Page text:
Industry 4.0: Building the right skills to meet the factory of the future

Industry 4.0: Building the right skills to meet the factory of the future - SYSPRO ERP Software

“So far, our application of universal transfer devices has been rather smooth. It does present a training requirement, the need for new skills for industry 4.0 because there will be a great force of technical specialists to operate and maintain the machines. We’ve moved slowly in this area.”

— Paul F. Guy, Ford Motor Company’s director of manufacturing, engineering, and systems, discussing the application of robotics into its business.

A meeting between two pioneers during a cocktail party in 1956 turned out to be a defining moment in the world of manufacturing. It was during this party that American inventor George Devol, the designer of the first mechanical arm, met with Joseph Engelberger, the father of robotics. Together they conceived the Unimate,  the very first industrial robot. By the late fifties, the Unimate #001 prototype was installed on an assembly line for the first time at a diecasting plant in Trenton, New Jersey.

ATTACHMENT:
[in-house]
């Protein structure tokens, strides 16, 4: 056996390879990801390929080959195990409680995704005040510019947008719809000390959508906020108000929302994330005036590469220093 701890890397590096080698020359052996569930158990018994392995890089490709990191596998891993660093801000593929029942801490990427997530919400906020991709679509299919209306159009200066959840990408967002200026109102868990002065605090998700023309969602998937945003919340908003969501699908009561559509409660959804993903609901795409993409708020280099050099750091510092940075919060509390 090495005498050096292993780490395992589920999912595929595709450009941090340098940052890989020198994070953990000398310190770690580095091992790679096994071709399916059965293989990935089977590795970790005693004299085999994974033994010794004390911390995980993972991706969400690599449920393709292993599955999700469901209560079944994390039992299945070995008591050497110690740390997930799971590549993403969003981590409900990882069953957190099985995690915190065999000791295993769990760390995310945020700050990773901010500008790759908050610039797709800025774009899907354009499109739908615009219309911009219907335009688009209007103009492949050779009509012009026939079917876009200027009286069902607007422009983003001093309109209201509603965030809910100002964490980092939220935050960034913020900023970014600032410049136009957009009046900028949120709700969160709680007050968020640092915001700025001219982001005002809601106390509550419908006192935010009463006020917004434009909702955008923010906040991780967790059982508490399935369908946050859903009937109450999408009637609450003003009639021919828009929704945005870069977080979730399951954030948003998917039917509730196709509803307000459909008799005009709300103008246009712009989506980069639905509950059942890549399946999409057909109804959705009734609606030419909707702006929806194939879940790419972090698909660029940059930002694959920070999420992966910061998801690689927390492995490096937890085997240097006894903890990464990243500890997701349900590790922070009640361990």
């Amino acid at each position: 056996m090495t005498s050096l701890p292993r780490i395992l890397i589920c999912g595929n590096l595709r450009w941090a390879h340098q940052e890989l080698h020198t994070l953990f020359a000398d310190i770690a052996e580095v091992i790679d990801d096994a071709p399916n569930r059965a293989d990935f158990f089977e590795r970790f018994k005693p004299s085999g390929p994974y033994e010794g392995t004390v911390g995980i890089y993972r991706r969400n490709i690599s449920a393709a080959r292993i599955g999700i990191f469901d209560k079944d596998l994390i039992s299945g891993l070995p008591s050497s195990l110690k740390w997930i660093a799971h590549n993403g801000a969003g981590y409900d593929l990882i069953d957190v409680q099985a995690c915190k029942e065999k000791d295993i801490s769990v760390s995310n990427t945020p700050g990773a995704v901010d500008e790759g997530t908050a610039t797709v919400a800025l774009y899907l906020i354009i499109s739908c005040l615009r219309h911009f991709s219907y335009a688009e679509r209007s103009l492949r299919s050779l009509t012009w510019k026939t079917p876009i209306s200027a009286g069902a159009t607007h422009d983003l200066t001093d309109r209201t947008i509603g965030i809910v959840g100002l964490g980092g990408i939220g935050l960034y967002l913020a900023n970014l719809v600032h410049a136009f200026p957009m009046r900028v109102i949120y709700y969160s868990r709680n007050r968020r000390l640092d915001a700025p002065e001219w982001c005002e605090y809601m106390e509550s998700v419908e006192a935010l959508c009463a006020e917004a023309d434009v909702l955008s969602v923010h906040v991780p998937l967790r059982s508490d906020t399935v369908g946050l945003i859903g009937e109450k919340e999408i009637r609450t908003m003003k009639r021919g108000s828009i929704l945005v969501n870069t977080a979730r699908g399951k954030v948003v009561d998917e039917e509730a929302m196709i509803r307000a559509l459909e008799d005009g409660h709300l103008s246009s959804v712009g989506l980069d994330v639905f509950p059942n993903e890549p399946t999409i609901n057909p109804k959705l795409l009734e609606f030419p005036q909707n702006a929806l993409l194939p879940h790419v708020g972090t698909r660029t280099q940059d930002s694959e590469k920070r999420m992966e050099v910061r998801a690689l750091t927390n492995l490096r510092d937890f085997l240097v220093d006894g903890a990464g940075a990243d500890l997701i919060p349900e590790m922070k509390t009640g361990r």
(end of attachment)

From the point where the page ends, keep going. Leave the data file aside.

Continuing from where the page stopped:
When designing the prototype, Devol and Engelberger abided by  Asimov’s Three Laws of Robotics, underpinned by the principle that a robot may not allow a human being to come to harm. The aim of this technological advance was to simply augment and enhance human ability.

Of course, robotics does not tell the full story, as the world of manufacturing has evolved even further over the last few decades, with the rise of data and smart, autonomous systems. The term ‘Industry 4.0’ was coined in 2011 to describe this new era of new technological innovations including advances in AI, ML and cloud computing as well as data analytics.

While all of these technologies have been aimed at improving operational efficiencies, one concerning factor remains. The growing skills gap.

While the industry has been transformed by new technological advances, the workforce has had to play catch-up. Technological advances has often moved faster than digital capabilities.  In most cases, skills development has not been a top priority throughout these exciting transitions.